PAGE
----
What does it mean to be of individual concern?
Plaumann
Plaumann was a German importer of oranges, and was importing them from third world countries, so had to pay a customs duty of 13 percent. The German govt asked the
Commission to lower it to 10%, which the Commission refused, and it was this refusal which became the basis of Plaumann's challenge.
Held, although the decision being addressed to Germany did not prevent locus standi,
Plaumann was not directly concerned as the decision did not affect them by reason of certain attributes which are peculiar to them, nor were they differentiated from all other persons by reason of some circumstance. Selling oranges could be done by anyone at any time.
'Persons other than those to whom a decision is addressed may only claim to be individually concerned if that decision affects them by reason of certain attributes which are peculiar to them or by reason of circumstances in which they are differentiated from all other persons and by virtue of these factors distinguishes them individually just as in the case of the person addressed.' Cordoniu
Cordoniu, a Spanish producer of sparkling wines, sought to annul a provision in a Directive,
laying down general rules for the description and presentation of sparkling wines. The measure reserved the term cremant for certain quality sparkling wines manufactured in
France and Luxembourg. It was explained in the recitals to the Regulation that this protected traditional descriptions used in those two countries. Cordoniu has held and, since 1924, had used the Spanish trademark Gran Cremant de Cordoniu to designate one of its wines. It wished to challenge the regulation. The Council objected to the admissibility of the application.
Judgement:
As we have seen, the general applicability of a measure is not called into question by the fact one can determine the exact number of persons it applied to at any one time, as long as it is established that it applies to them by virtue of an objective legal or factual situation defined by the measure in question.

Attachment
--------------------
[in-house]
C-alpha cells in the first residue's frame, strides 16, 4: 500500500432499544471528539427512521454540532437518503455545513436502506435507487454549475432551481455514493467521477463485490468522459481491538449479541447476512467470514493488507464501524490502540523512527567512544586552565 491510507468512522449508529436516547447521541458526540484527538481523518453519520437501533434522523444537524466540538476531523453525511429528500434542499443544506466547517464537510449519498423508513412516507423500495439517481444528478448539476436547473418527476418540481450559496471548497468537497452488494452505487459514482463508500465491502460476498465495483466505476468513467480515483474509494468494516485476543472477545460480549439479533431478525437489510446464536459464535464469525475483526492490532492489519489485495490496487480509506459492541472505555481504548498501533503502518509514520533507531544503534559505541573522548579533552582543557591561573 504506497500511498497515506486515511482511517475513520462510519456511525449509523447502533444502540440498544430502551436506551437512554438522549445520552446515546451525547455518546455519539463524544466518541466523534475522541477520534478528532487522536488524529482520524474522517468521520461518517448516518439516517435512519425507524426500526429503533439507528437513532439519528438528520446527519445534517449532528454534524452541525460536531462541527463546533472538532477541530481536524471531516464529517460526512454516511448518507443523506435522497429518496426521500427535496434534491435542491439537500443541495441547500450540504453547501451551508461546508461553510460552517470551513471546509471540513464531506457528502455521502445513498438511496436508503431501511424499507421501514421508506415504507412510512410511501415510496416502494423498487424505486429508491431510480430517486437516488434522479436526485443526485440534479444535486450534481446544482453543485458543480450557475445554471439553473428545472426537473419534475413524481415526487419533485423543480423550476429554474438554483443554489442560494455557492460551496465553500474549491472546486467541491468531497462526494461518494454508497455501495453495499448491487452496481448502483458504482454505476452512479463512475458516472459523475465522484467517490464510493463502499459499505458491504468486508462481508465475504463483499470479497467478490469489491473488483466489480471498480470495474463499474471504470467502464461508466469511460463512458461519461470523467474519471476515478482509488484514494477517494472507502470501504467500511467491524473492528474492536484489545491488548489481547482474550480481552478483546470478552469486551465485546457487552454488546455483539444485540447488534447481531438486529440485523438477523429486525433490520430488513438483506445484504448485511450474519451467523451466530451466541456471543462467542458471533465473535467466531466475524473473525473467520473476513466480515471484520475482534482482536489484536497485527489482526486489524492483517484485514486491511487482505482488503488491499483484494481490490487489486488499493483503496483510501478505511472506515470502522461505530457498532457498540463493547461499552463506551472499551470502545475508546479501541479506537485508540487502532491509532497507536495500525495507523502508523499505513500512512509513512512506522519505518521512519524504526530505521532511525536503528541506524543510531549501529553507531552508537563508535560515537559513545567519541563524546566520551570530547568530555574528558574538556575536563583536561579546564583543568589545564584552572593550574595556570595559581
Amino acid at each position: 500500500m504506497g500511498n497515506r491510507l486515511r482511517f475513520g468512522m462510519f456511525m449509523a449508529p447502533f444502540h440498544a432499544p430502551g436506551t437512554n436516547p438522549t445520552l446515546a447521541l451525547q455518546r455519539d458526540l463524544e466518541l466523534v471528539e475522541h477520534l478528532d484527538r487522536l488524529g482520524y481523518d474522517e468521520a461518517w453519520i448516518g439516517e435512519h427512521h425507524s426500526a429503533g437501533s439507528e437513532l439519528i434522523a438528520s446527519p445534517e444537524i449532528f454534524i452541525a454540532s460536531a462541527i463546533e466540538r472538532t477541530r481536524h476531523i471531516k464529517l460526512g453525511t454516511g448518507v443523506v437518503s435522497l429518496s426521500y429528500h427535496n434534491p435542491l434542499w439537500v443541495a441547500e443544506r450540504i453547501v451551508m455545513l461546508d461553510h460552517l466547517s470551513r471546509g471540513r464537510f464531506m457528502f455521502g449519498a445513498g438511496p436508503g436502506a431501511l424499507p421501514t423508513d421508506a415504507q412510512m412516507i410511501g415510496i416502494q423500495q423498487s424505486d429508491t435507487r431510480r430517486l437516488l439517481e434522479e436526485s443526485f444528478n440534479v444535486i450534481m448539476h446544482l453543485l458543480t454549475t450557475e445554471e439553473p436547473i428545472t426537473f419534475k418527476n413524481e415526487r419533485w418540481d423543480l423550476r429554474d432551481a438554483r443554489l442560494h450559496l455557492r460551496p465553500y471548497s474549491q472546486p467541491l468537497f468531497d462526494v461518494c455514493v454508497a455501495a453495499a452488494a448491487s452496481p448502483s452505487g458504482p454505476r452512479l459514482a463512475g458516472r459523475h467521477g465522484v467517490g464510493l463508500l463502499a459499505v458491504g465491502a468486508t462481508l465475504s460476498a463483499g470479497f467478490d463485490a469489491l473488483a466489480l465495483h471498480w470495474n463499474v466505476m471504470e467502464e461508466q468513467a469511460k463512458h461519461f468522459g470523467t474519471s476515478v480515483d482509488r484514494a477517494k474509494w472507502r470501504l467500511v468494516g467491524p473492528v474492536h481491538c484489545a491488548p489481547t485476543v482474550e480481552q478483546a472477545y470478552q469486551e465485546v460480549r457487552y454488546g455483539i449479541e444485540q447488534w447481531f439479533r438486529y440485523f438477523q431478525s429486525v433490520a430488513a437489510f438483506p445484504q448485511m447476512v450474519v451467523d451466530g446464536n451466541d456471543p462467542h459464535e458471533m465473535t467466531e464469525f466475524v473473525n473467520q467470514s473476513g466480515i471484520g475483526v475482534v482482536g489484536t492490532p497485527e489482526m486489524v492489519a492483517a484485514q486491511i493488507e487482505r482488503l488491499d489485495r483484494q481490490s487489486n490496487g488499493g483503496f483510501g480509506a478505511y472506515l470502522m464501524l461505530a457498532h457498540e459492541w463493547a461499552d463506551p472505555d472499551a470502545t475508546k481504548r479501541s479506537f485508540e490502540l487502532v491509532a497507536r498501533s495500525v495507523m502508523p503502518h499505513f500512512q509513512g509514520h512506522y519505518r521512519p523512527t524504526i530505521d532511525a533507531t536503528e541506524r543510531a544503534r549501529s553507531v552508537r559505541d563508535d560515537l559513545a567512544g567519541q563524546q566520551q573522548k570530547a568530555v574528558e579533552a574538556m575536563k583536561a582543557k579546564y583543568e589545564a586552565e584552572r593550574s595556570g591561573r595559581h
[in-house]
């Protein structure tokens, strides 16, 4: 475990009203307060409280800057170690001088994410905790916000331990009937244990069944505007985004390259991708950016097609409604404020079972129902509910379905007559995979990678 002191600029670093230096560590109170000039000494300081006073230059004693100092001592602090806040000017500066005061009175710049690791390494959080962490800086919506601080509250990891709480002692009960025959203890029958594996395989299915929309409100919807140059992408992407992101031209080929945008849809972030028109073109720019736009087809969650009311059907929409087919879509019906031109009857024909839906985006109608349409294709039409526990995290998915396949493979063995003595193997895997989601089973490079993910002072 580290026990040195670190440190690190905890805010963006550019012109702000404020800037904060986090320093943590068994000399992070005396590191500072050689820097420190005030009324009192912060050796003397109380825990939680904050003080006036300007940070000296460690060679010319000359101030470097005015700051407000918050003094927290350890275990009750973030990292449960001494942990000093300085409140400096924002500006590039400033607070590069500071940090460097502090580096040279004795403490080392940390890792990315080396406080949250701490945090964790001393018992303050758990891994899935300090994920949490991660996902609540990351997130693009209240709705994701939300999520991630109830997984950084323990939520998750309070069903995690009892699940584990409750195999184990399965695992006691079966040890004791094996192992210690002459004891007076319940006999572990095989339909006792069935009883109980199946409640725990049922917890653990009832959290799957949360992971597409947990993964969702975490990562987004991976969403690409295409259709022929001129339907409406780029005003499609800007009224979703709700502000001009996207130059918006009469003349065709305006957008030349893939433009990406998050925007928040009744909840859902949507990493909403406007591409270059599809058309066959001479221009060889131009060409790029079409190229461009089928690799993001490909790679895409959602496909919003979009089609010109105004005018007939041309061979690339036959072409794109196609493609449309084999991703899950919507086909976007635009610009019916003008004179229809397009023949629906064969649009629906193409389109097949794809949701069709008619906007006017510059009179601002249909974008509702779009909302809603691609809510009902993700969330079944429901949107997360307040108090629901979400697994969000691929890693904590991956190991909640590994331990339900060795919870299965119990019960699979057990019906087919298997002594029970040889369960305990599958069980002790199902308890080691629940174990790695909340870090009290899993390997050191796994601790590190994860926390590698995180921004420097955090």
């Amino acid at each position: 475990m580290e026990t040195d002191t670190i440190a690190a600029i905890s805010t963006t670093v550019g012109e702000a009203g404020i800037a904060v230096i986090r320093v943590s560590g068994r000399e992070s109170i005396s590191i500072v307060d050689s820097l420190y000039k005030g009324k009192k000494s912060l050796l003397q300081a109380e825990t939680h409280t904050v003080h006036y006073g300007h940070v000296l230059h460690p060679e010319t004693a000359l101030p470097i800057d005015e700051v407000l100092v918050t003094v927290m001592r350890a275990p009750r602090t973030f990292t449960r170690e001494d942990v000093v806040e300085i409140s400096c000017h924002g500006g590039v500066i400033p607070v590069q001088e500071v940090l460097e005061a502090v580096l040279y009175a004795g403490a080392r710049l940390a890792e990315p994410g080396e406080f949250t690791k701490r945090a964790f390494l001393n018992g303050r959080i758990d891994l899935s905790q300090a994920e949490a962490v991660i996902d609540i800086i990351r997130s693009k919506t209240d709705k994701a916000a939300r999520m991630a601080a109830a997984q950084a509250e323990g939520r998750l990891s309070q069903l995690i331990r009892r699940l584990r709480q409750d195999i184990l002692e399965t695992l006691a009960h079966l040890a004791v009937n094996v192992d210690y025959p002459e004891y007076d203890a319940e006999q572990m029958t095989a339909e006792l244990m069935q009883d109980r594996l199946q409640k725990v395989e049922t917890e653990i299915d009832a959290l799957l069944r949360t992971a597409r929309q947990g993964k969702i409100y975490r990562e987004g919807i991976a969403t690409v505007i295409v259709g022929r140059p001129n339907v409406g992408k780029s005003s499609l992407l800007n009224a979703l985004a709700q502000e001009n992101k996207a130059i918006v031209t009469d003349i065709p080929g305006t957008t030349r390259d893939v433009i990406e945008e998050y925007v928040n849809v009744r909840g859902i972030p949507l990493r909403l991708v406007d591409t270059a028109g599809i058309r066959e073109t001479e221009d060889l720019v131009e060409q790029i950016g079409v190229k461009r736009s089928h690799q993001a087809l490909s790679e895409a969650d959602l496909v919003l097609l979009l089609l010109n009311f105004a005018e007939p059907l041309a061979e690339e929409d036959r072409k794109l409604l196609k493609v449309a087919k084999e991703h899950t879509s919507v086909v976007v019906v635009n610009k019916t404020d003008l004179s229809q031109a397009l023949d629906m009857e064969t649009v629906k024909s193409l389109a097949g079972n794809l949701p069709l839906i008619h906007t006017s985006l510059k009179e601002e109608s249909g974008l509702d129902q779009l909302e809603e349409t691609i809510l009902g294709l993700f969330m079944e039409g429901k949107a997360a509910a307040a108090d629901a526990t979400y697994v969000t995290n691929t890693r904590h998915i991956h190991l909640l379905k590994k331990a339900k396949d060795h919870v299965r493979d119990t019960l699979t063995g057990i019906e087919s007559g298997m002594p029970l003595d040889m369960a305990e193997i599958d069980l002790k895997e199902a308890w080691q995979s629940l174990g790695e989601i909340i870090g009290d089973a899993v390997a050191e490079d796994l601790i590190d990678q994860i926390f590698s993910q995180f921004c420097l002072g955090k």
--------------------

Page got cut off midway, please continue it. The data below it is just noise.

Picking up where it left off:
The Directive is regulatory and legislative, however, the individual applicant may have locus standi still if it is of individual concern to them. Cordoniu were able to meet this bar as the law prevented them from using their trademark 'cremant'. This was viewed to be as affecting them by virtue of certain attributes which are peculiar to them.
How consistent is this case with Plaumann- the fact that anyone could at any point start a wine business with the name crémant. Gran Cremant de Merseyside?

Is environmental law different?
Greenpace v Commission
Greenpeace applied on the basis of a decision which gave Spain money to build energy plants on Canary Islands. They argued that to deny this would be to create a legal vacuum in ensuring compliance with Community environmental legislation, since in this area interests are by their very nature common and shared, and that rights relating to those interests would likely apply to a lot of people, so there could never be a closed class of applicants.
Judgement:
Where the specific situation of the applicant wasn't taken into account in the adoption of the act, which concerns him in a general and abstract fashion, and like any other person in the situation, the applicant is not individually concerned by the act.
The decision to fund power stations can only affect the environmental rights indirectly.
The Court stated that the parties would be able to bring proceedings in a national court, so is able to say that the principle of effective judicial protection is not violated.